What's driving the price of gas?

Oil finance
A $5 per gallon price is posted at a gas station in Belmont, Calif., March 9, 2011.

NEW YORK - Outside Chicago every morning, Manoj Patel reports to work at an investor club he set up with friends. CBS News senior business correspondent Anthony Mason reports Patel gave up a job in information technology - now he trades oil.

"High risk, high reward," he said.

Every day, Patel buys and sells crude oil in 1,000-barrel contracts. "I have no use of a single barrel of crude oil. I just trade it from a trading perspective."

About two-thirds of all the oil traded is being bought and sold not by oil companies, but by small investors like Patel, and giant ones like banks and hedge funds. The state pension funds of California and Texas each have $1 billion or more invested in oil.

60 Minutes: Did Speculation Fuel Oil Price Swings?

Michael Greenberger, former director of the Commodity Futures Trading Commission said, "It is accelerating the price of all oil products - crude oil, heating oil, gasoline - for no good reason."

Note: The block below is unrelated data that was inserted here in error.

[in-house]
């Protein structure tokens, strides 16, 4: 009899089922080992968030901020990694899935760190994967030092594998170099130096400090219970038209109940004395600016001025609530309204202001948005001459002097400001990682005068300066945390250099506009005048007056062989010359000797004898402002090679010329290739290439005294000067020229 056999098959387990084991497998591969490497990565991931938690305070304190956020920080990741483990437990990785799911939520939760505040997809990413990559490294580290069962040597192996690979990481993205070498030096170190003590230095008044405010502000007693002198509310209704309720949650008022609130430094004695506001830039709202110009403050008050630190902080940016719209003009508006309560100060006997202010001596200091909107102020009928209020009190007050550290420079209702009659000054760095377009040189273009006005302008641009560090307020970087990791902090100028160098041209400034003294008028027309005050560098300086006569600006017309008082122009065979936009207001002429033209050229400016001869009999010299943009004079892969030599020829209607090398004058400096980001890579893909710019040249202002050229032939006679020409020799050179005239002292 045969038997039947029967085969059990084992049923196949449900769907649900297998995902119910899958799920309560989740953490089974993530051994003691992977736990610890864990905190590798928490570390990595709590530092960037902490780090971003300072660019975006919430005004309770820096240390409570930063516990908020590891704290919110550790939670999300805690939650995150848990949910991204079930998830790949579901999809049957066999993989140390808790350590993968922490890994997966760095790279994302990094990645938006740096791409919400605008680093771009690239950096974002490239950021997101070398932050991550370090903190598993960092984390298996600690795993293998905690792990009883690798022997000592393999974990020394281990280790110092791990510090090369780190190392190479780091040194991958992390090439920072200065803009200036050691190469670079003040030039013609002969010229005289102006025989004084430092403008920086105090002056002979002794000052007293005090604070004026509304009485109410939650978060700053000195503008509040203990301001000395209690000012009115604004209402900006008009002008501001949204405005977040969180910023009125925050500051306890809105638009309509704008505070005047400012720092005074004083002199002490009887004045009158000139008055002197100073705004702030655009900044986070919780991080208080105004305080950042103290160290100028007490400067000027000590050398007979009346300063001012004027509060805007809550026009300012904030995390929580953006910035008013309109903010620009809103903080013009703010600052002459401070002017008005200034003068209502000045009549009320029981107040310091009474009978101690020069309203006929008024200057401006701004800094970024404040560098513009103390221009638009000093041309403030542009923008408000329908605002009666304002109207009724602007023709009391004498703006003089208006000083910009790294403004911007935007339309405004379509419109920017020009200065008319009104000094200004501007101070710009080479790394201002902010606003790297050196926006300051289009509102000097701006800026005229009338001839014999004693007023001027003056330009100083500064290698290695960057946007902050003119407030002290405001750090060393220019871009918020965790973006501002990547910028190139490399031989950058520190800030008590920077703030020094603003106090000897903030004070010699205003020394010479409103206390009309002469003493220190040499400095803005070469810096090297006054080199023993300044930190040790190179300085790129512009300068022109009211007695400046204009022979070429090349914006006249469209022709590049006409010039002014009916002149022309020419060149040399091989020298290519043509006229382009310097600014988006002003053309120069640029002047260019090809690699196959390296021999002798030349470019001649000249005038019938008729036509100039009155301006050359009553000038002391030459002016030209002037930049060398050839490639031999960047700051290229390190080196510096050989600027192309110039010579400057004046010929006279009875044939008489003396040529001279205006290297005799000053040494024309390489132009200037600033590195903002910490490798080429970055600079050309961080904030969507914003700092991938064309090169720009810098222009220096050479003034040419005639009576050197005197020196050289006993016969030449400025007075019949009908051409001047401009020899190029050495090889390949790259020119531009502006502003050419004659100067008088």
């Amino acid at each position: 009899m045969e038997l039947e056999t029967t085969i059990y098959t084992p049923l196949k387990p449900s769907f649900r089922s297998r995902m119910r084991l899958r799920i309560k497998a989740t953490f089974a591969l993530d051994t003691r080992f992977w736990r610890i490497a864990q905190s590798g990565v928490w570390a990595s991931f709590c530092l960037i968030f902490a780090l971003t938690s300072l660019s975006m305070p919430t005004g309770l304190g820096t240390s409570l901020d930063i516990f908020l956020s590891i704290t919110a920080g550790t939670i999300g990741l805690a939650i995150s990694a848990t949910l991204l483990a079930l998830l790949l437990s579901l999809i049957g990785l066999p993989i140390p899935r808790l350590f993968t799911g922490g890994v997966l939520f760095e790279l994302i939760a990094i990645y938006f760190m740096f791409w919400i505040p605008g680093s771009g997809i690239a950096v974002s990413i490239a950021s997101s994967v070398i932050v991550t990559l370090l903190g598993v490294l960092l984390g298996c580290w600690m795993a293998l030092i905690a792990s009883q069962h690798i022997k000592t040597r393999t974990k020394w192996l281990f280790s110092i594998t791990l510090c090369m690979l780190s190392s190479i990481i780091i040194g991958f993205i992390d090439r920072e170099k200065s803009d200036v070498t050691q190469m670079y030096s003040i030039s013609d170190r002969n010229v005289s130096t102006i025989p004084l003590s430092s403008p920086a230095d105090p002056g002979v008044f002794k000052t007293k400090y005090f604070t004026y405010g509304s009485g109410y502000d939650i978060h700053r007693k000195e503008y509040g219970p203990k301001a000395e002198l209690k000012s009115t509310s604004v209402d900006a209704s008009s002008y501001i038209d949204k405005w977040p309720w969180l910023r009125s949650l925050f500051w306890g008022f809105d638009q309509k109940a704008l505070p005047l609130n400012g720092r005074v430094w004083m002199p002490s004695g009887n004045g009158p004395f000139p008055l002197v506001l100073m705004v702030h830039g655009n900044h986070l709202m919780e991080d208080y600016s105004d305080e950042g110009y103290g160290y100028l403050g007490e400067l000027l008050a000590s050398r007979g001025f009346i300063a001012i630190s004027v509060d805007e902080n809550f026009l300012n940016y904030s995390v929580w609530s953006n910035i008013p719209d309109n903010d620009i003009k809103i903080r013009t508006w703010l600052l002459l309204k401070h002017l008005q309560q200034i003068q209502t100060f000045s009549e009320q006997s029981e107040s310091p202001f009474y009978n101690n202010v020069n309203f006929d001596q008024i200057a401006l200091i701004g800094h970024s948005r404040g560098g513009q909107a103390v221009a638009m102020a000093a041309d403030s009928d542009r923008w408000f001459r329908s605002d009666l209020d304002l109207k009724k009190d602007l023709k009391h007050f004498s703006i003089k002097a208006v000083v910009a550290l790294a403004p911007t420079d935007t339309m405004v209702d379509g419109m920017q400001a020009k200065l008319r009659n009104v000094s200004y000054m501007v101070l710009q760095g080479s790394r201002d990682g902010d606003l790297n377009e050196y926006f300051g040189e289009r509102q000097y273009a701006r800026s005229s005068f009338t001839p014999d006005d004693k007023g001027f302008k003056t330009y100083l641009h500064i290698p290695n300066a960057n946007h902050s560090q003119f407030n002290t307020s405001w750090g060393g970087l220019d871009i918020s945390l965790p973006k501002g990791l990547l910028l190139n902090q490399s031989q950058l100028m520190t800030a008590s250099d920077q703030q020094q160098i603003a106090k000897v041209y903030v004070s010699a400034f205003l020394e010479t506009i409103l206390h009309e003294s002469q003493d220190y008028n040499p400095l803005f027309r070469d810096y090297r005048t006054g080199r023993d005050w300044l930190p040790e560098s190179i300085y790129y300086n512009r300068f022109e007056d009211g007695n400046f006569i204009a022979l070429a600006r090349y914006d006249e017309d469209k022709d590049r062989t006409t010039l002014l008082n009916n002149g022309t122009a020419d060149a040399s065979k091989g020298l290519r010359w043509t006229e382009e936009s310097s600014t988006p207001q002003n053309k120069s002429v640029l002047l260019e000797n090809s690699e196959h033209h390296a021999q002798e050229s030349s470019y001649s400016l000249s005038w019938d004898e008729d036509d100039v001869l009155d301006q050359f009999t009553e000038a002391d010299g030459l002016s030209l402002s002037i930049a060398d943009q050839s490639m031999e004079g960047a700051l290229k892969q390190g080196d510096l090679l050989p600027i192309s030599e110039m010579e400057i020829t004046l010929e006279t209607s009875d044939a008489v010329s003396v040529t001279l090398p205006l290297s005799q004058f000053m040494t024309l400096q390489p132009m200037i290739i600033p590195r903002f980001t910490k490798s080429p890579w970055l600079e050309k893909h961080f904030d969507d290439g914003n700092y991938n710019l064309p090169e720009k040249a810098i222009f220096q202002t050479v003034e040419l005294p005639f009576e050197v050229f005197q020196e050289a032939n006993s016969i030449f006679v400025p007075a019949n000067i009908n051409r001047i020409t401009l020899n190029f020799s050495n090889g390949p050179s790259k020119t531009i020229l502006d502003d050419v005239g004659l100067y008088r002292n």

Here's how the market works: a barrel of pumped crude is sold to a customer who wants to lock in a price for future delivery. That so-called "future's contract" can be bought and sold many times before the delivery date - often by investors trying to make a profit. The more investors rush in, the more volatile the price can become.

"Speculators are racing into these energy and oil markets at a blistering pace," said Bart Chilton, a commissioner on the Commodity Futures Trading Commission. "There's more than enough oil right now."

But investors say they're being made the scapegoat for higher prices. :

"Speculators, in aggregate, tend to respond to prices, rather than drive prices," said Michael Cosgrove, managing director, GFI.

Some speculation is healthy for markets. But Chilton says speculators now are taking oil on a roller-coaster ride. "They have an impact that increases the volatility in these markets. And that's not a good thing for consumers or businesses."

The Commodity Futures Trading Company is considering regulations to curb excessive speculation in oil - which more than ever before - has become a money game.

  • Anthony Mason
    Anthony Mason

    CBS News senior business and economics correspondent; Co-host, "CBS This Morning: Saturday"